My long, twisty road to genetic testing for Huntington’s disease

How my own decisions were intertwined with concerns for my family

Becky Field avatar

by Becky Field |

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I met my first genetic counselor to discuss testing for Huntington’s disease when I was 22 years old and we feared my dad was at risk for developing the disease. He’d stopped working and driving at the time, and the counselor said his apathy and anxiety could be early signs of Huntington’s.

Still, he hadn’t been tested at that point. If I went ahead with my test and the result was positive, Dad would know he was positive, too. We talked it through with him. Although he was still adamant he didn’t want to test, he offered to do it for us. I sensed how fearful this decision made him. I still hoped that he’d be fine.

As for me, I chose not to test and got on with my life here in England.

Later, Dad was diagnosed with Huntington’s when I was 31. I looked into testing again, but decided against it. There was no treatment they could offer me, and I felt I had time before the disease would affect me.

As Dad went through the later stages of the disease, I couldn’t stop thinking about my own future and the risk to my four children. Further, I believed my brother was developing Huntington’s, and he was younger than me.

Dad passed away when I was 42. That put the disease even more at the forefront of my mind, especially as I was getting closer to my dad’s age of onset. I resumed my genetic counseling, but they were concerned that testing might hurt my mental health. I’d just lost my dad, and my brother was likely to have it and need my help. I agreed that the test felt too much for me at the time, so I took a break from the genetic counseling.

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I was 43 when my brother was diagnosed, which increased my anxiety about developing Huntington’s. I started to lose confidence in myself and my abilities. My dad and brother hadn’t been aware the disease was affecting them physically, emotionally, or cognitively. So how would I know? I couldn’t trust my own judgment.

I looked for symptoms of the disease in myself. I tried to assess my balance, memory, driving ability, and core strength. I even looked in the mirror for signs. I disliked photographs and videos being taken of me because I was frightened of what I might see. I immersed myself in the online Huntington’s community.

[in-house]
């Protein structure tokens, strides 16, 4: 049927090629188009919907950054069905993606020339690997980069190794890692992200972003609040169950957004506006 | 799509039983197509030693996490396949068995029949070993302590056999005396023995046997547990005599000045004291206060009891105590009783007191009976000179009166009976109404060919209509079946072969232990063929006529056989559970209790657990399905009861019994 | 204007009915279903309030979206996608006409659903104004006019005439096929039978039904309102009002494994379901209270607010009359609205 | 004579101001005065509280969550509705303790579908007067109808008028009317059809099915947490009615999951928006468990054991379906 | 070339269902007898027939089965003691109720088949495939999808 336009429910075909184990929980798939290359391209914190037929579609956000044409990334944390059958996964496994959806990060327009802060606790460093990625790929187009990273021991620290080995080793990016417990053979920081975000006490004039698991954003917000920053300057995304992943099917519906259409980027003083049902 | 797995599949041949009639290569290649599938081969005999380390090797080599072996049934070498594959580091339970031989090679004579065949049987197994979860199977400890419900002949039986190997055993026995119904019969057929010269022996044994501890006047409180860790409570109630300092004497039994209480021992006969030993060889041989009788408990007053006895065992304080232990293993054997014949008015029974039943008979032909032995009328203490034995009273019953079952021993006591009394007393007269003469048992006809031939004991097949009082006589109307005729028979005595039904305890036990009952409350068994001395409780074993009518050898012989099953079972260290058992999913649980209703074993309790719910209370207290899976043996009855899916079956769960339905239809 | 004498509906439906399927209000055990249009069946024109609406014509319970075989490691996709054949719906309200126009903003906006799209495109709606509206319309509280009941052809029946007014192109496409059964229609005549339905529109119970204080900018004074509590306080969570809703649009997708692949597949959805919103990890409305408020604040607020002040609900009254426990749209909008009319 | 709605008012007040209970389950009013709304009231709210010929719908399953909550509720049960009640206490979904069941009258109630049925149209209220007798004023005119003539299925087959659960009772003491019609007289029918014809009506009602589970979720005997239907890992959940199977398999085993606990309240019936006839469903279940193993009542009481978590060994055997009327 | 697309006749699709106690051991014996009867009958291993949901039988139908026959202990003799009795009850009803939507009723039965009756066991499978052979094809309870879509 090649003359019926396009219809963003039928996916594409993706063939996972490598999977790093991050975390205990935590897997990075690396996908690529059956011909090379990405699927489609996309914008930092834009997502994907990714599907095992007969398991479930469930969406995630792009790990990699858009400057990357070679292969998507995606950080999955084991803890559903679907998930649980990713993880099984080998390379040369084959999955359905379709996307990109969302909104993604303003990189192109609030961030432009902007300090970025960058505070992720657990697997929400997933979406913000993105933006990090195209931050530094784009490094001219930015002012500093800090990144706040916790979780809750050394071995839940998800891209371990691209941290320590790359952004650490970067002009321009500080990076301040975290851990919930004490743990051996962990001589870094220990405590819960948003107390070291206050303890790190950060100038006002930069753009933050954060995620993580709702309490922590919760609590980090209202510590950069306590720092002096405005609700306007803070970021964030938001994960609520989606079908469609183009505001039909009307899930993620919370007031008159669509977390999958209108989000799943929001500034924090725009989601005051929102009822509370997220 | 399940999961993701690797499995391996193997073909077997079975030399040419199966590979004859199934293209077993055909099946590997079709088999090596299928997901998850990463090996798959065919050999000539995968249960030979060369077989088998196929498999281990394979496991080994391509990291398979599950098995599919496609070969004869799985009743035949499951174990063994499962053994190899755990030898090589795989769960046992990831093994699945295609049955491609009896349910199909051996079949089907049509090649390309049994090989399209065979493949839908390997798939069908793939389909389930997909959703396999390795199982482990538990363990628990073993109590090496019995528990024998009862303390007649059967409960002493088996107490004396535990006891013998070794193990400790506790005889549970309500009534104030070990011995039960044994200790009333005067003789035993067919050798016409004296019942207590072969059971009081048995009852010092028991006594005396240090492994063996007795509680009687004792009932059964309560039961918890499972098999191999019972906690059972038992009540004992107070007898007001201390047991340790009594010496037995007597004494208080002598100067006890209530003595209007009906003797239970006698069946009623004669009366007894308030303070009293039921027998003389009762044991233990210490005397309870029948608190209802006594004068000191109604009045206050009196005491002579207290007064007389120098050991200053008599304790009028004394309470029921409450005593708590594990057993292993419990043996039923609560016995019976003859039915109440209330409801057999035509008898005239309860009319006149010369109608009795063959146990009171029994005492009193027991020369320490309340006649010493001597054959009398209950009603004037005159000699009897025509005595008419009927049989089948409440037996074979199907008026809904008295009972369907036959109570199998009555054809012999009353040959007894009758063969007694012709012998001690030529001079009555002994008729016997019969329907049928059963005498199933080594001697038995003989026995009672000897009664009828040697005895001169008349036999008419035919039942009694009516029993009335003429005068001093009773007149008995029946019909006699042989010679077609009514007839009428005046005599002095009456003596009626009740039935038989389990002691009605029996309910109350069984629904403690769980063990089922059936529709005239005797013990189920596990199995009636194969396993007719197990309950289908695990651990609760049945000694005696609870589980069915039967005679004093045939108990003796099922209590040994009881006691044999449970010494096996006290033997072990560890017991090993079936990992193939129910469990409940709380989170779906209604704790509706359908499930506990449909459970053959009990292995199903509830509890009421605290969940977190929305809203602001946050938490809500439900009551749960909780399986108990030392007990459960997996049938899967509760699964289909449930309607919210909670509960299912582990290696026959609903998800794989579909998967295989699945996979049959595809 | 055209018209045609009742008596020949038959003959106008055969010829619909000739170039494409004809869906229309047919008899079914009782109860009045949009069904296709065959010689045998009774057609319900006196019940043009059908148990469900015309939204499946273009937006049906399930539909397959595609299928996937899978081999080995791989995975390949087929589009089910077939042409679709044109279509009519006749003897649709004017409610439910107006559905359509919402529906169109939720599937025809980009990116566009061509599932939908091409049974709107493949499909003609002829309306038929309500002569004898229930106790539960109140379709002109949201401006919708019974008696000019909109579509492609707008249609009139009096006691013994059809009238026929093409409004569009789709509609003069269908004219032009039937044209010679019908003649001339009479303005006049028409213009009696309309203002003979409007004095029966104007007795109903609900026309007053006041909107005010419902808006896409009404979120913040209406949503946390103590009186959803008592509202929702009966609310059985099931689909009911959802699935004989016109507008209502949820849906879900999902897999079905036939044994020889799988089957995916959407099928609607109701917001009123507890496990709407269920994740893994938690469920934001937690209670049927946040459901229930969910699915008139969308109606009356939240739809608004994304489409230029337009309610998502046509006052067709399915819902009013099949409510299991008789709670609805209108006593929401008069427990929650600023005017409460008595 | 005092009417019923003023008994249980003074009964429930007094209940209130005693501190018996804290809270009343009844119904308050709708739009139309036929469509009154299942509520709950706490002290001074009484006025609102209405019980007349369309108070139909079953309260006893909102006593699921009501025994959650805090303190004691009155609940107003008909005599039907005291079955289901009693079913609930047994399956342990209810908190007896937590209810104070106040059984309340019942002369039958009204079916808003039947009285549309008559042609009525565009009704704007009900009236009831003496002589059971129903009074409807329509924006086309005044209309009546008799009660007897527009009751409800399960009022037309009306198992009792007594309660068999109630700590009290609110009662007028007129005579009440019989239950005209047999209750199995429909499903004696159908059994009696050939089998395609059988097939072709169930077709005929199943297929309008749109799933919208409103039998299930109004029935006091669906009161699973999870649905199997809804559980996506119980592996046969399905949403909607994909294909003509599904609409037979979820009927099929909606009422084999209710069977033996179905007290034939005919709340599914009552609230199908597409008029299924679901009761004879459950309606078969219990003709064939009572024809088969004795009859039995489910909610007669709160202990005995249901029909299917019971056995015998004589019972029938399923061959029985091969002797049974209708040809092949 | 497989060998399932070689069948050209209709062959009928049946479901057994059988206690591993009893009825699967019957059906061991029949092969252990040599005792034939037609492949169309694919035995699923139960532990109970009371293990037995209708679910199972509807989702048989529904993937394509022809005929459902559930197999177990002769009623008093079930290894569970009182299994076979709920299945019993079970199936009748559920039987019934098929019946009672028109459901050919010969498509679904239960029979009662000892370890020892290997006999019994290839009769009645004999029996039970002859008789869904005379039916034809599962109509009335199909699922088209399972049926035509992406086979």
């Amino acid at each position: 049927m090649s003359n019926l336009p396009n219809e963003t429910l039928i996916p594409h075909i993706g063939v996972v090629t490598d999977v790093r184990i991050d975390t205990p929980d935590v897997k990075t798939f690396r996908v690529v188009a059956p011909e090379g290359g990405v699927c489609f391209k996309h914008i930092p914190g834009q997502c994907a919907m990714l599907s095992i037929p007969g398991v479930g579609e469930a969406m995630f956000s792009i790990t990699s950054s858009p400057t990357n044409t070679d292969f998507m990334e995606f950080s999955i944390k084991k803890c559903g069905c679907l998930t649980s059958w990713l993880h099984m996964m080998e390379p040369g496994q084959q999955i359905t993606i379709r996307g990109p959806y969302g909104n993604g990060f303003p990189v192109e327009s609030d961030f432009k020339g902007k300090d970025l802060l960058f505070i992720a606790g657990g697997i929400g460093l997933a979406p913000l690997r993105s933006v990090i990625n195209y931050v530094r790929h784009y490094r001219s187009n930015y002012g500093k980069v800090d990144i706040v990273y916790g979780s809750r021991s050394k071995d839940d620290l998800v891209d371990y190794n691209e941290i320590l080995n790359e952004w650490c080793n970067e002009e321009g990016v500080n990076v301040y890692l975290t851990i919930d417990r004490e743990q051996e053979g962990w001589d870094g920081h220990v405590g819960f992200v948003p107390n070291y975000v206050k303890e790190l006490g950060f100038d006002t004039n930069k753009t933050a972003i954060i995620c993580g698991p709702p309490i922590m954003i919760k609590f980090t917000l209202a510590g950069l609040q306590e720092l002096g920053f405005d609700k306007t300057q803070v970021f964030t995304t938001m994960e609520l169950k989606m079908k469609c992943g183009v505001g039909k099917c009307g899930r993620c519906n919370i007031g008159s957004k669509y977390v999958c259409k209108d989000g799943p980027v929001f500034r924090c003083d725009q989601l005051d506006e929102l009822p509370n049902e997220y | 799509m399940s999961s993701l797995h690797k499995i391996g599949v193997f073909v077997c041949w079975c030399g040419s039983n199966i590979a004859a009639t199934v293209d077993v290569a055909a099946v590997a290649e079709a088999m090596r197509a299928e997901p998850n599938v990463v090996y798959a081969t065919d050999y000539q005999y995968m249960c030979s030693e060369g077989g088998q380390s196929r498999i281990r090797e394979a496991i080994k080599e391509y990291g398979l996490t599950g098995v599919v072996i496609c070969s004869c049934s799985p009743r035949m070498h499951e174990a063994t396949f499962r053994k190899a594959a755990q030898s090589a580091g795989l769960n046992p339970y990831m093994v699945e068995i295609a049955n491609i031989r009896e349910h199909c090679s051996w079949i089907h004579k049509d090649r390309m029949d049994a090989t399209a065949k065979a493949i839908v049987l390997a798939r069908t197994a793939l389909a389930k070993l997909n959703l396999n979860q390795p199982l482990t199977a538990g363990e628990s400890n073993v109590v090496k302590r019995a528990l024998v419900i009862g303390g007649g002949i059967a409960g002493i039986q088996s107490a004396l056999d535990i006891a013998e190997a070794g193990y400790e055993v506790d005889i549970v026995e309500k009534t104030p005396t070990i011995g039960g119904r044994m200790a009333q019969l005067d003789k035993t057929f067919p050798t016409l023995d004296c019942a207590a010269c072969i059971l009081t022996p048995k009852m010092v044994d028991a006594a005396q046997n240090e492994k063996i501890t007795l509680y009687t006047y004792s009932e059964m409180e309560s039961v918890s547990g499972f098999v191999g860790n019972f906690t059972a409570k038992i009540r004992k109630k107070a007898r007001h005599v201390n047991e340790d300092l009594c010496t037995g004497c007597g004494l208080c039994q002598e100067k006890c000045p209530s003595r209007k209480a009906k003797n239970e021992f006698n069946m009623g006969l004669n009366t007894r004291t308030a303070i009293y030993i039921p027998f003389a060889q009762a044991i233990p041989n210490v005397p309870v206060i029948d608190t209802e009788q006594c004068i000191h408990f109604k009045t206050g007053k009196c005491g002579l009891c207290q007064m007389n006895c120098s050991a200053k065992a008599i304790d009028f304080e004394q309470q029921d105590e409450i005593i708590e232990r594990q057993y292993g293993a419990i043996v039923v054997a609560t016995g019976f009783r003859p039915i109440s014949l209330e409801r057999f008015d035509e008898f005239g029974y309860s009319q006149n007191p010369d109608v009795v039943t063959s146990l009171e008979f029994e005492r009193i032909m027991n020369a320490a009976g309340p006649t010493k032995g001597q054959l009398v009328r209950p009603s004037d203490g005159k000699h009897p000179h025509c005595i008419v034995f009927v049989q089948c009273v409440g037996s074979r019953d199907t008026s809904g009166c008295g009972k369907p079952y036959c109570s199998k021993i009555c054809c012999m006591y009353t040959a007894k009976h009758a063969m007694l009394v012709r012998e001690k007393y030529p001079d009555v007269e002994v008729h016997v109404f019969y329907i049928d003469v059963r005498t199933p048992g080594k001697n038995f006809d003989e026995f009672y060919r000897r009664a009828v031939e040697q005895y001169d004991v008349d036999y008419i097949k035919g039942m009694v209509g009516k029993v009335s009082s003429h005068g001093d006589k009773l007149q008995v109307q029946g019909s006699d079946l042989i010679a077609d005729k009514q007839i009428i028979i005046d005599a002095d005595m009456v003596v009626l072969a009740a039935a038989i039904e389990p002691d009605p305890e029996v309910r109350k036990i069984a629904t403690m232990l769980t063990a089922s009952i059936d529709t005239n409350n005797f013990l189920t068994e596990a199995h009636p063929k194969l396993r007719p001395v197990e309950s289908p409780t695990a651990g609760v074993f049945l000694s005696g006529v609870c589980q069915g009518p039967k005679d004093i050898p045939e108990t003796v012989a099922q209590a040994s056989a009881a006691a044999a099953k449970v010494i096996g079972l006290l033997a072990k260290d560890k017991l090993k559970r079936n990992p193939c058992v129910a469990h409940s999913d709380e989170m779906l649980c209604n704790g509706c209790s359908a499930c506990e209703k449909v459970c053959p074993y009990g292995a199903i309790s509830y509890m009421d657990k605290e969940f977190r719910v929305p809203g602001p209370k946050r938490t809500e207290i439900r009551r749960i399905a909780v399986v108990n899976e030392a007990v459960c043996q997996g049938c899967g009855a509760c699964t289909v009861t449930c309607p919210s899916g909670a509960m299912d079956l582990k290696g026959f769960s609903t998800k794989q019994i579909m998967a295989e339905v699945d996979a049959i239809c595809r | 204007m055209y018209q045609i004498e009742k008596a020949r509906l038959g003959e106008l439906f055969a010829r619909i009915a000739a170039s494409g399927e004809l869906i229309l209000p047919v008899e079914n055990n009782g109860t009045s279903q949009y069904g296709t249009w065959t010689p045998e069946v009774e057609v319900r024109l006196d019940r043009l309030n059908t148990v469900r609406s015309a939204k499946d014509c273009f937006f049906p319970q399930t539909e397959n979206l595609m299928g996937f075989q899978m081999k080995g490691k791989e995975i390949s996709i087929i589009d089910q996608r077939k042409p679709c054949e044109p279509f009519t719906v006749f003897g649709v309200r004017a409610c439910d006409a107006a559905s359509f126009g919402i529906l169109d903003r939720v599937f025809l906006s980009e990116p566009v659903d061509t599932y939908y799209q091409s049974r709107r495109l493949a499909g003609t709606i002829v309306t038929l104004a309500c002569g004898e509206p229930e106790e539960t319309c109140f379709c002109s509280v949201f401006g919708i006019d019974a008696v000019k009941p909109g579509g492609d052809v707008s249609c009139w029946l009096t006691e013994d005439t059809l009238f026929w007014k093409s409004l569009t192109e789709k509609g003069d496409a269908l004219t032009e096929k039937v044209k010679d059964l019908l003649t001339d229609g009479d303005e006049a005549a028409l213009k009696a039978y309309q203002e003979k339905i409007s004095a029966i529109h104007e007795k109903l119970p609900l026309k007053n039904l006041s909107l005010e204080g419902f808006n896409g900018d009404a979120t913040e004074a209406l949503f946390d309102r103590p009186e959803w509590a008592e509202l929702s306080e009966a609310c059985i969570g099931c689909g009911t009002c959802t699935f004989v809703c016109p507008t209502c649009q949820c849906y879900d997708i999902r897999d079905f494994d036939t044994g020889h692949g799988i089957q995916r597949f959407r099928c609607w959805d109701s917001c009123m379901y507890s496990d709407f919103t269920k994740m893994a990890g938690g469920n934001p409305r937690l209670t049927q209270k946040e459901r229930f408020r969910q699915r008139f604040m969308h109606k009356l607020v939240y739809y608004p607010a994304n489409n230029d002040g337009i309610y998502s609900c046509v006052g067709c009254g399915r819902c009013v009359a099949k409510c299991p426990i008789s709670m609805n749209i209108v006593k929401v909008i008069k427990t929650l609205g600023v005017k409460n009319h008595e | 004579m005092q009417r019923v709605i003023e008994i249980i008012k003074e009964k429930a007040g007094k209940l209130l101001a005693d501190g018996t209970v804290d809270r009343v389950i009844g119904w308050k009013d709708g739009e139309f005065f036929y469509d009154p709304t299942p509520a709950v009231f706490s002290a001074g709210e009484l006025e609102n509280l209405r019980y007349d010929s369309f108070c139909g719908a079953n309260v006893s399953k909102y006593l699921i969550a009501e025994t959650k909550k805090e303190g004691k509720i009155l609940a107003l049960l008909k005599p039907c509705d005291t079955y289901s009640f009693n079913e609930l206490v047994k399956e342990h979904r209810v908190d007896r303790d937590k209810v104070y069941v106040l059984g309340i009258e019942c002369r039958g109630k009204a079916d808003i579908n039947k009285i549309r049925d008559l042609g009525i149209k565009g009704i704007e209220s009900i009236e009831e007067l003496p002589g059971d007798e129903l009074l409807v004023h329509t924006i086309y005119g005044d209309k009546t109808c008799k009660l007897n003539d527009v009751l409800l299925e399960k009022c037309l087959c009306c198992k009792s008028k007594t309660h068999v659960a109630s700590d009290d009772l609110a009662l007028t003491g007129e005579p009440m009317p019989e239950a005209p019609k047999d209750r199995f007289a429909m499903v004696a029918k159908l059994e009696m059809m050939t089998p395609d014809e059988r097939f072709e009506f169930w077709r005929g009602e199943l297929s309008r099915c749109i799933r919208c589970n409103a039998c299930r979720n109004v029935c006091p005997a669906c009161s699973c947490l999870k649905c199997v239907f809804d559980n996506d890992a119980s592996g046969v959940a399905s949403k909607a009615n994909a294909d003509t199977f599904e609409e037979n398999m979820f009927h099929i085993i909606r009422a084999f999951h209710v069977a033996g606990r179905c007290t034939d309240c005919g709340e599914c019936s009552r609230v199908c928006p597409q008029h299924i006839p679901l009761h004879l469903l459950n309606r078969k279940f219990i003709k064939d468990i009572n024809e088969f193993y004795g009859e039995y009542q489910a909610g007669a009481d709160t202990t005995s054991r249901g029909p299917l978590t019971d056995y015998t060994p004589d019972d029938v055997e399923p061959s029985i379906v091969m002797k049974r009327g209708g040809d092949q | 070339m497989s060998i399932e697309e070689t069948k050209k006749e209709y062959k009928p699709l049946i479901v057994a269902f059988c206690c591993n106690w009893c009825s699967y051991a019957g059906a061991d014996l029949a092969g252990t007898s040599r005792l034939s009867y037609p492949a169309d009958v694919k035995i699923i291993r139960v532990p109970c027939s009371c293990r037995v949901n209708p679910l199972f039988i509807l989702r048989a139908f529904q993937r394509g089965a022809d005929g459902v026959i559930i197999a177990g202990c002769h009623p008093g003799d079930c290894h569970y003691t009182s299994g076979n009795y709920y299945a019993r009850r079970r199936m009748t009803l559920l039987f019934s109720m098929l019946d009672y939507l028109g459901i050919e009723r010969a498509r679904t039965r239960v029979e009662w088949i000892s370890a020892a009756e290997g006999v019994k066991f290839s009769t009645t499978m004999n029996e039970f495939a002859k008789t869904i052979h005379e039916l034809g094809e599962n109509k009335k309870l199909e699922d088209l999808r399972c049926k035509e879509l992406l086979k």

Ready to know

I resumed my counseling sessions because despite my concerns, I felt I was in a better place mentally and wanted to plan for myself and my children. They drew my blood for the test when I was 46. I was nervous but determined to go ahead for my kids.

I knew that if my results showed the same CAG repeat length in my HTT gene as had appeared in my dad’s, my symptoms would likely start in a few years’ time.

After the test, there was an eight-week wait. I kept busy as I ran through all the different outcomes I might face. I thought about how a negative result might feel, how it would free my children from the disease. I thought of my results falling into a gray area and being uncertain about the future of my kids and me.

Then I thought about a positive result. Would I still be able to look after my son until he reached 18? Who would support my mum and brother? When would I have to give up driving? How would we manage financially if I could no longer work? I started to believe I was having jerky movements. I couldn’t sleep for two nights before getting my results.

On the day of the news, I was calm. Numb almost. As soon as the counselor said, “I am pleased,” I cried.

It was a huge relief that I hadn’t picked up any of my dad’s faulty genes and had been no risk to future generations. It was difficult to take it in, to believe what I’d just been told. I felt guilty because my brother had the disease; my result didn’t feel fair. But I knew being negative meant I could still continue to support my mum and brother, something I couldn’t have done if I’d developed the disease.

It took a few weeks for me to stop looking for symptoms in myself. My brother asked about my result, but he seemed confused, wrongly believing the disease only affects the male line of the family. My mum found it hard to be happy for me because she felt guilt that her son had it.